Rwandan lenders are working around the clock cushion the ever-growing number of distressed clients with financial relief products that have been introduced in the market.
For example, in less than two weeks, Bank of Kigali’s (BK), “Turikumwe,” a special salary loan product, has recorded more than 2,000 online applications and 150 loan approvals. In addition, the bank is processed 500 applications.
Information from BK shows that many of the applicants are high ranking government officials who forewent their April salaries as contribution to Covid-19 relief for vulnerable people, and needed a reprieve from cash flow challenges.
BPR Atlas Mara introduced a salary loan specifically for government officials who offered their April salaries to Covid-19 relief causes, which has also been adequately subscribed.
“Many of our clients were seriously affected, some are hotel staff whose contracts were suspended for three months, we have so far received applications from those who were affected and even those that were not,” said Ntabwoba Bonaventure, head of branch business at BK.
BK is charging 15.5 per cent interest on its relief salary loan, payable in 12 months, with a grace period of three months. Once approved, the client can get up to two months’ worth of their salary and the maximum the bank can disburse is Rwf10 million. The BPR atlas Mara’s loan offers salary equivalent of one month. The banks do an internal assessment of the applicant, to ascertain if they have an active contract with the employer, to minimise the risk. Clients whose contracts have been suspended by employers for three months for instance, qualify for the Turikumwe loan.
“At least we know with government employees we are safe because we are sure their jobs will not be lost,” said Mr Ntabwoba. Customers apply for this loan facility digitally, the deadline for applying for Turikumwe is May 31, 2020, and can be approved within 48 hours.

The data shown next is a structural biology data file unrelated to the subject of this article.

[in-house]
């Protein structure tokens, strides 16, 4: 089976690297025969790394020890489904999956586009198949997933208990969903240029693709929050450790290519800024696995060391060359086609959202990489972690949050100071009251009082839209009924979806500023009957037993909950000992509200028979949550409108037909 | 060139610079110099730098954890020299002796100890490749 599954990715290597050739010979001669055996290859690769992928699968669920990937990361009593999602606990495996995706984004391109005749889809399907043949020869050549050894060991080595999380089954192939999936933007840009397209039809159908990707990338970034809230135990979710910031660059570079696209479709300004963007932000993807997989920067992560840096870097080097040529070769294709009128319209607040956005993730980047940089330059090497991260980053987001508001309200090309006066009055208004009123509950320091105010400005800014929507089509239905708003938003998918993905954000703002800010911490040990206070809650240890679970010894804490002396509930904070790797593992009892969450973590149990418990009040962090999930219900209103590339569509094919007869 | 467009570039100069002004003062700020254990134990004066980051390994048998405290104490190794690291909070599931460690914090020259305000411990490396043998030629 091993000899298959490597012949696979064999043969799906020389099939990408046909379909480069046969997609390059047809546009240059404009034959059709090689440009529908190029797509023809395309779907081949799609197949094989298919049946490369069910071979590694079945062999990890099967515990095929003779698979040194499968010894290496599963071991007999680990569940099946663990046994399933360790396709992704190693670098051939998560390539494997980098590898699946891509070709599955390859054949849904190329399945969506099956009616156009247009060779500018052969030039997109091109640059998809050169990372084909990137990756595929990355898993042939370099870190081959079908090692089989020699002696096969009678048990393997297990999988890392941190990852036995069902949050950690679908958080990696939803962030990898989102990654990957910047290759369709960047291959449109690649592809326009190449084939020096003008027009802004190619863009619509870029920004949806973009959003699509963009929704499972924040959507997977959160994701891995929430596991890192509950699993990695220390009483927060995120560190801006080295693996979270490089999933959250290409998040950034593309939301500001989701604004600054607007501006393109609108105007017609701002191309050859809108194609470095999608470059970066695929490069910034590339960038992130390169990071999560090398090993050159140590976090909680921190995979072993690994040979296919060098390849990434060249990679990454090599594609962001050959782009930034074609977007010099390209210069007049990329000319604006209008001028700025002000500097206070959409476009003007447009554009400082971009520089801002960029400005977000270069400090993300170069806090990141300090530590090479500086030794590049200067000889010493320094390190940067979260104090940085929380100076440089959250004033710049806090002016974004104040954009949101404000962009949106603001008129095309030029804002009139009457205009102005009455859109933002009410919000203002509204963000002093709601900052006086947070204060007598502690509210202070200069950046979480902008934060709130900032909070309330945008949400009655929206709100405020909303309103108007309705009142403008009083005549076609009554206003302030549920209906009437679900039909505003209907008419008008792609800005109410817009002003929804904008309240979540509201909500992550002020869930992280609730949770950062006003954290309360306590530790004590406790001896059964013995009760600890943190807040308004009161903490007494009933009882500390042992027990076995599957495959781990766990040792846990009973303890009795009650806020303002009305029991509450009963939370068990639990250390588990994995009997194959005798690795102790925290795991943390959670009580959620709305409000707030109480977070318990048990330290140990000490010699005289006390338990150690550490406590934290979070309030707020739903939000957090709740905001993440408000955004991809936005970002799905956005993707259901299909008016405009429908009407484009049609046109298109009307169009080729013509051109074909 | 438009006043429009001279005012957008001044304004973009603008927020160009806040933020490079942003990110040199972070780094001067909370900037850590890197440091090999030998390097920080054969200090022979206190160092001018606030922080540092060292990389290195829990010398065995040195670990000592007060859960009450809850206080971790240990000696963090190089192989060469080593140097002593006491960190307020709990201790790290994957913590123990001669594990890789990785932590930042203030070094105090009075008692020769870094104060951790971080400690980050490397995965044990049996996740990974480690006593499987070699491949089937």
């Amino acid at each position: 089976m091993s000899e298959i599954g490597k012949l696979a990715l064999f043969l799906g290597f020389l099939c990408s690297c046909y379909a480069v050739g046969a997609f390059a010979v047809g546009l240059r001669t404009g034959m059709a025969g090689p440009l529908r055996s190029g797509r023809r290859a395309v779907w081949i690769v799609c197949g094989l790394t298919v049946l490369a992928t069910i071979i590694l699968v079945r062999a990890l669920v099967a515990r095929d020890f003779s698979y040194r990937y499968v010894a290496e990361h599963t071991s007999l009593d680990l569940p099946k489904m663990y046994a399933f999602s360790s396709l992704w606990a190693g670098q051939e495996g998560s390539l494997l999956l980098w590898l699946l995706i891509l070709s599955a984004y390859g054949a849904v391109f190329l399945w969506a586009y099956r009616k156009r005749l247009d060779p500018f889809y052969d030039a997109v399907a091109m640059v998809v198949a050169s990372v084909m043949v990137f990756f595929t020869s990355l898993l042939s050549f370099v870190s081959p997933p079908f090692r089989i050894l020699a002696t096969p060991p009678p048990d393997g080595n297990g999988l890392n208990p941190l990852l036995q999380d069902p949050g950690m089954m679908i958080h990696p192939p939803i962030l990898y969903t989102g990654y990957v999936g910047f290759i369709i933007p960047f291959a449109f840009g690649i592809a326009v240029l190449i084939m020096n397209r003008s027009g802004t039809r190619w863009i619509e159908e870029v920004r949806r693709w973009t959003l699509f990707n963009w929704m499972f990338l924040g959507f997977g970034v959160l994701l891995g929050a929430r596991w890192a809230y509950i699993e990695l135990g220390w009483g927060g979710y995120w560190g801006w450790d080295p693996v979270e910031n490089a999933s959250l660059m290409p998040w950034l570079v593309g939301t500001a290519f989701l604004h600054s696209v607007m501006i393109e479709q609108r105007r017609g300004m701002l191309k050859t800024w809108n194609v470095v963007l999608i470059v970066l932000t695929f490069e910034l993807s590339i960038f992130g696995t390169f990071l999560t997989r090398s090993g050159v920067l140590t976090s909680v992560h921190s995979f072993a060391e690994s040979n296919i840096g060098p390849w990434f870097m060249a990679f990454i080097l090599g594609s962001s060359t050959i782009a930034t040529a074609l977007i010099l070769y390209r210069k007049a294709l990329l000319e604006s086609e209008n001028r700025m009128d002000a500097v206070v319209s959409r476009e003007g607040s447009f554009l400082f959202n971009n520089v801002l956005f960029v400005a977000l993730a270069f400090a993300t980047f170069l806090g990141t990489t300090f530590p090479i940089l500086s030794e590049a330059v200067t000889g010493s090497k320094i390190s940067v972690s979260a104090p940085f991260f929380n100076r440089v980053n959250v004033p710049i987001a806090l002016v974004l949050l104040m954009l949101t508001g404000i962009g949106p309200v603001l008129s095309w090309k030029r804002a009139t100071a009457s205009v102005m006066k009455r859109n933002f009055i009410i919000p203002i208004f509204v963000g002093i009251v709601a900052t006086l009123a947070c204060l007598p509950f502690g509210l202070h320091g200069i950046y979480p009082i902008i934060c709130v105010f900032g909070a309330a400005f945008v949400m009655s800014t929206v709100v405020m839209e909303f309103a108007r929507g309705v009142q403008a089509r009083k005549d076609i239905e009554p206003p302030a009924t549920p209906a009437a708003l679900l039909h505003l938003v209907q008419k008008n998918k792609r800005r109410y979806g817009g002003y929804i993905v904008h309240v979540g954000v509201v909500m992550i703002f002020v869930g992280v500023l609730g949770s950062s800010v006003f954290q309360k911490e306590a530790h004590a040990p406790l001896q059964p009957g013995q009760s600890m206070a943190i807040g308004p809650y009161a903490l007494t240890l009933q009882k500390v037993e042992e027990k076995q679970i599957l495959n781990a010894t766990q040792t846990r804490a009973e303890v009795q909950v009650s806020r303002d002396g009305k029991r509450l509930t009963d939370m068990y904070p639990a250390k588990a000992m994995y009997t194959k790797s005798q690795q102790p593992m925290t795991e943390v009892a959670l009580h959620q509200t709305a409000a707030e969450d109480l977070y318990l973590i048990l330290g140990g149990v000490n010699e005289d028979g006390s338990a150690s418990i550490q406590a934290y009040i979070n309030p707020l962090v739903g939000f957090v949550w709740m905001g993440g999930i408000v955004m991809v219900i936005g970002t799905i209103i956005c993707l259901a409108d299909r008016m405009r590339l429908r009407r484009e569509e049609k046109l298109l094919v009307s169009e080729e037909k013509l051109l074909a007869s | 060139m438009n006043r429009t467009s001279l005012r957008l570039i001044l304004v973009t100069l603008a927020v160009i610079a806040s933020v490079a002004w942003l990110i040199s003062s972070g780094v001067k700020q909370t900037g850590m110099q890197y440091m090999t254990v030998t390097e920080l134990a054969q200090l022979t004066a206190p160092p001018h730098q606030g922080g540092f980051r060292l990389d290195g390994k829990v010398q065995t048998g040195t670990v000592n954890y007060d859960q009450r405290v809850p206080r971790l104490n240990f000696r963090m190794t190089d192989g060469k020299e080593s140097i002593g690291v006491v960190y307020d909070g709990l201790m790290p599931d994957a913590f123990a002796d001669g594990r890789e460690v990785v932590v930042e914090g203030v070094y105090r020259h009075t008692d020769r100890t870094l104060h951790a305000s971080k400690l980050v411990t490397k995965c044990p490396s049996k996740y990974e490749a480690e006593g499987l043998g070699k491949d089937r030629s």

I&M Bank Rwanda reduced its base lending rate from 16.5 per cent to 16 per cent, as the bank moves to give its customers relief on their loan repayment burden during this time when the pandemic has dealt shocks to a number of sectors.
The reduction, which took effect on April 15, will apply to those currently servicing loans and those who will borrow in the coming days.
The lender has over Rwf170 billion in loans and advances to customers, and the reduction is expected to cost the bank between Rwf80 million and Rwf100 million in the initial months.
Following the central bank’s directive that banks ease loan repayment by facilitating loan restructuring for their clients, banks have already done so for many of their customers, while others are still receiving and processing applications.
BK has already received more than 1,000 loan-restructuring applications from its retail clients from all affected sectors, and more than 500 files are being processed for SMEs.
Maurice Toroitich, chief executive of BPR Atlas Mara said they have processed moratoriums for many of their customers, where interest and principle payments have been differed, to ease repayment pressure during this time.
“Seventy to 80 per cent of our SME’s customers have already applied for the moratoriums,” said Mr Toroitich.
He also noted that the bank does not charging any fees on digital transactions to make it easy for customers to make cashless transactions.
Tourism and hospitality customers have asked for more than three months’ grace period, which all banks are positively responding to, giving them up to 12 months.
For customers who want to continue servicing their loan facilities, BK has waived all late payment penalties on term loans, including BK quick loans and credit card penalties for the months of March, April and May.
Tourism and hospitality sector has up to Rwf87.7 billion in outstanding loans, yet it still needs Rwf29.98billion to continue operations amid the current Covid-19 shocks.
The National Bank of Rwanda recently slashed its lending rate to 4.5 per cent from five per cent, to stimulate economic growth amid the coronavirus pandemic that has dampened economic activity.
The central bank also eased prudential requirements to exceptionally allow banks to restructure outstanding loans of borrowers facing temporary cash flow challenges arising from the Covid-19 pandemic. By April 10, commercial banks had restructured loans worth Rwf255 billion ($272 million).
A reduction in the reserve requirement in March released Rwf23.4 billion ($25 million) at the start of April, while a credit cushion of up to Rwf50 billion ($53 million) is still available for lenders.